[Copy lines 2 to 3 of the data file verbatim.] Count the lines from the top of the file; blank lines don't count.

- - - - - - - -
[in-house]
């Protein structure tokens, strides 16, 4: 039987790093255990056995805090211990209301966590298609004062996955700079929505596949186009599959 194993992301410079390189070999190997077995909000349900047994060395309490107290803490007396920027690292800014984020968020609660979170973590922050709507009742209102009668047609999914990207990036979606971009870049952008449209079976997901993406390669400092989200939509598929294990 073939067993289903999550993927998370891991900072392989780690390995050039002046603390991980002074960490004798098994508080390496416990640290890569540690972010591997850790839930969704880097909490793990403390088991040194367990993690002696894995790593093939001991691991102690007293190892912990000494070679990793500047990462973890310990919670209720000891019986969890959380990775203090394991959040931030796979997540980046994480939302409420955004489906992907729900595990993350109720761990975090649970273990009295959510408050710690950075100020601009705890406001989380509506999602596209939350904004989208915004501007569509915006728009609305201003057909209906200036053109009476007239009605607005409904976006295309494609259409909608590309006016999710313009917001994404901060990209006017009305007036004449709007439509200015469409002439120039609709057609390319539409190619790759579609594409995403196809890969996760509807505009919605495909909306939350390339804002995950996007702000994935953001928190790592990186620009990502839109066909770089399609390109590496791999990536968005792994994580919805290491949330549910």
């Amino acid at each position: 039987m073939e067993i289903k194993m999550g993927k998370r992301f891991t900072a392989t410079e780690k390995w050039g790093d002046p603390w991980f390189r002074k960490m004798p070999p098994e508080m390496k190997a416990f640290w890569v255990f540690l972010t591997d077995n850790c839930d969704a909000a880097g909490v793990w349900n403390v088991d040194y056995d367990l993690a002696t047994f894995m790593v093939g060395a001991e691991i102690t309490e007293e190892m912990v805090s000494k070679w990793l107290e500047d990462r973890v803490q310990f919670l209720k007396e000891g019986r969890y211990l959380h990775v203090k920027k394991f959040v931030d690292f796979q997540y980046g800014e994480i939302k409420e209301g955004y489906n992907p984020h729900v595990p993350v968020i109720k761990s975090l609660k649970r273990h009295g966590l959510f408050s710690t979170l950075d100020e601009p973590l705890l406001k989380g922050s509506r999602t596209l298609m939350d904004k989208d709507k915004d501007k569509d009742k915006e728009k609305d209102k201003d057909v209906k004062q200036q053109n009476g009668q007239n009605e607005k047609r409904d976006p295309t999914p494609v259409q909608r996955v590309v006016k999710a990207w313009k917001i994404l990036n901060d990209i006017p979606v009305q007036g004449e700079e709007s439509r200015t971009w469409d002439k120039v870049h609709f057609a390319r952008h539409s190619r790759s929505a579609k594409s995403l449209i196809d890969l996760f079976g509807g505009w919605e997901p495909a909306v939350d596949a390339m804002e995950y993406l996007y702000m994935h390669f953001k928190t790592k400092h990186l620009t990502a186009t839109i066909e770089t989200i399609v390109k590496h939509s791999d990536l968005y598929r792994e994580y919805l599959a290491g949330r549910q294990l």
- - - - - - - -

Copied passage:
């Protein structure tokens, strides 16, 4: 039987790093255990056995805090211990209301966590298609004062996955700079929505596949186009599959 194993992301410079390189070999190997077995909000349900047994060395309490107290803490007396920027690292800014984020968020609660979170973590922050709507009742209102009668047609999914990207990036979606971009870049952008449209079976997901993406390669400092989200939509598929294990 073939067993289903999550993927998370891991900072392989780690390995050039002046603390991980002074960490004798098994508080390496416990640290890569540690972010591997850790839930969704880097909490793990403390088991040194367990993690002696894995790593093939001991691991102690007293190892912990000494070679990793500047990462973890310990919670209720000891019986969890959380990775203090394991959040931030796979997540980046994480939302409420955004489906992907729900595990993350109720761990975090649970273990009295959510408050710690950075100020601009705890406001989380509506999602596209939350904004989208915004501007569509915006728009609305201003057909209906200036053109009476007239009605607005409904976006295309494609259409909608590309006016999710313009917001994404901060990209006017009305007036004449709007439509200015469409002439120039609709057609390319539409190619790759579609594409995403196809890969996760509807505009919605495909909306939350390339804002995950996007702000994935953001928190790592990186620009990502839109066909770089399609390109590496791999990536968005792994994580919805290491949330549910």
């Amino acid at each position: 039987m073939e067993i289903k194993m999550g993927k998370r992301f891991t900072a392989t410079e780690k390995w050039g790093d002046p603390w991980f390189r002074k960490m004798p070999p098994e508080m390496k190997a416990f640290w890569v255990f540690l972010t591997d077995n850790c839930d969704a909000a880097g909490v793990w349900n403390v088991d040194y056995d367990l993690a002696t047994f894995m790593v093939g060395a001991e691991i102690t309490e007293e190892m912990v805090s000494k070679w990793l107290e500047d990462r973890v803490q310990f919670l209720k007396e000891g019986r969890y211990l959380h990775v203090k920027k394991f959040v931030d690292f796979q997540y980046g800014e994480i939302k409420e209301g955004y489906n992907p984020h729900v595990p993350v968020i109720k761990s975090l609660k649970r273990h009295g966590l959510f408050s710690t979170l950075d100020e601009p973590l705890l406001k989380g922050s509506r999602t596209l298609m939350d904004k989208d709507k915004d501007k569509d009742k915006e728009k609305d209102k201003d057909v209906k004062q200036q053109n009476g009668q007239n009605e607005k047609r409904d976006p295309t999914p494609v259409q909608r996955v590309v006016k999710a990207w313009k917001i994404l990036n901060d990209i006017p979606v009305q007036g004449e700079e709007s439509r200015t971009w469409d002439k120039v870049h609709f057609a390319r952008h539409s190619r790759s929505a579609k594409s995403l449209i196809d890969l996760f079976g509807g505009w919605e997901p495909a909306v939350d596949a390339m804002e995950y993406l996007y702000m994935h390669f953001k928190t790592k400092h990186l620009t990502a186009t839109i066909e770089t989200i399609v390109k590496h939509s791999d990536l968005y598929r792994e994580y919805l599959a290491g949330r549910q294990l």